We planted mostly roma tomatoes this year, hoping to make some different tomato sauces. We are mostly harvesting them, letting them ripen fully on the counter, and then throwing them in the freezer until we are ready to do something with them. The last week to week and a half of tomatoes totals 9.5 lbs. We already have about the same amount in the freezer, and there are still plenty of green tomatoes out there.

You may recall that our poor cucumbers took the brunt of the hail damage. Well, they definitely recovered just fine! Yesterday we picked 15 lbs of cucumbers (granted, a few of them were quite large), in addition to the 6+ pounds we already had in the refrigerator.

Friends don’t let friends plant more than 2 or 3 cucumber plants…

I foresee lots of pickle-making in our future…

If you have lots of cucumbers as well and don’t want to make pickles, be sure to check out some of the cucumber recipes from 2010 and 2011 Lunch in the Garden at the tab above: There are recipes listed under both Cucumbers and Oriental Cucumbers. (If you have lots of cucumbers, you should definitely try out the Cucumber Noodles!) Enjoy!

Friday PhotoEssay

Ugh…it was a hot week, and it looks like next week is gearing up for more of the same (if not hotter)! At least we had a little bit of relief with some spotty rain yesterday afternoon. It sure didn’t help the humidity, but at least things cooled off a tiny bit.

We finally are getting some cucumbers on the ‘Salt & Pepper’ cucumber plants. Obviously, from the looks of those big yellow ones we found, we may have missed a few earlier. These are really nice looking white cucumbers, although the spines don’t show up quite as black to get that pretty contrast. I guess aesthetics are not the most important part of a cucumber if you want to be picky though!

The ‘Sunshine’ kabocha squash is still growing, but not yet ripe. As with other winter or hard squashes, the rind should be completely hard before picking. That means you shouldn’t be able to poke it with your thumbnail. I bet at this stage you could scratch a message into the skin and have it scar over. I remember that my kindergarden teacher carved our names into pumpkins she grew and the scratches scarred into brown letters. Something fun to try!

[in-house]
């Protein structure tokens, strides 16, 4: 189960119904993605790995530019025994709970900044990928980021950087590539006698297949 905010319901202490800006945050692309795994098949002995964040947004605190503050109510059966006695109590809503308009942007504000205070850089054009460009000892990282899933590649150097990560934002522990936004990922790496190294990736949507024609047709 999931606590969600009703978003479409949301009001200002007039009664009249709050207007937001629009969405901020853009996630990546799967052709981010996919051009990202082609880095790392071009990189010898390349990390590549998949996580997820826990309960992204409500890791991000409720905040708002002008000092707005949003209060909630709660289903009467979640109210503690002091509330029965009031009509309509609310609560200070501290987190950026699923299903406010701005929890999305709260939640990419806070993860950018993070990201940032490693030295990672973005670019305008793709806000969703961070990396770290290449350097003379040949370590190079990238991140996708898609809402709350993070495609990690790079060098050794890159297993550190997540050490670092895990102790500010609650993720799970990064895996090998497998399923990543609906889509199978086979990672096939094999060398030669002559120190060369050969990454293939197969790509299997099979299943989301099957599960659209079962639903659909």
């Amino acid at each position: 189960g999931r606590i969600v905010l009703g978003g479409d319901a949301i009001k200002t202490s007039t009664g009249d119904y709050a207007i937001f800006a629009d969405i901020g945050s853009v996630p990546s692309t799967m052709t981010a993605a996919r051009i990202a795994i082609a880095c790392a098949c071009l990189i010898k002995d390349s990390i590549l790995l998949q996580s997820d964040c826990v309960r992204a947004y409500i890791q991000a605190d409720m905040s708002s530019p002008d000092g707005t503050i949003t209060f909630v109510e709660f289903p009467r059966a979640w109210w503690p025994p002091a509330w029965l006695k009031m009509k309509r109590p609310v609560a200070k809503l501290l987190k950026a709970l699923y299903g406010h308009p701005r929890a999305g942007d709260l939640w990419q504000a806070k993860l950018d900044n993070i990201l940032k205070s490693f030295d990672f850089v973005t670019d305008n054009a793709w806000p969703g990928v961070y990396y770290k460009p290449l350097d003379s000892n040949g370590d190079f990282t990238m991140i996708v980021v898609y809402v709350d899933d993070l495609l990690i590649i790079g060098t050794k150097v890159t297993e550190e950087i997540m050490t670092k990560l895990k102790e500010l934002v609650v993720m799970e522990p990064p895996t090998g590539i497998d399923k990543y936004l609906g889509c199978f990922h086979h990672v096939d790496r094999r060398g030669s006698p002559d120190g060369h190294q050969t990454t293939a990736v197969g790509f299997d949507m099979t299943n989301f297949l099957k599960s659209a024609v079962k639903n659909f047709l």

The black sesame is still flowering, but you can also see the seed pods developing. Since this is a plant that I haven’t grown before, it is fun to watch them develop. I’m still curious as to how big the seed pods will get and how productive they will be. The plants do wilt a bit in the heat, but otherwise nothing seems to phase them.

Our poor tomatoes are still struggling with the effects of the herbicide injury. The damage didn’t seem too bad initially, but most of the plants seem to be getting worse rather than growing out of it. The plants are mostly a healthy size, but they have almost no tomatoes set on them, and I’ll be surprised if we get much. Herbicide injury can have major effects on yield, and we probably should have tried replanting, but we were already 2+ weeks late getting them in the garden.

The two biggest ‘Lambkin’ melons are just starting to develop some raised ridges on the rinds. Even though I’ve seen ripe melons of this variety, I think it’s going to be hard to tell when these are ripe. The stems don’t “slip” like regular cantaloupes do, nor do they exhibit the same color changes as honeydew melons. Oh well…it will be an experiment!

In other news, we’ve been seeing quite a few spider mites on the cucumbers, although one of the plants has aphids instead! I haven’t observed much for spider mites on the tomatoes or on the other vine crops. It is probably just a matter of time, especially when it is so hot. If possible, I’ll try to get a post up about that next week. As we are getting ready for Tomato Day on July 28th, I may not post much next week!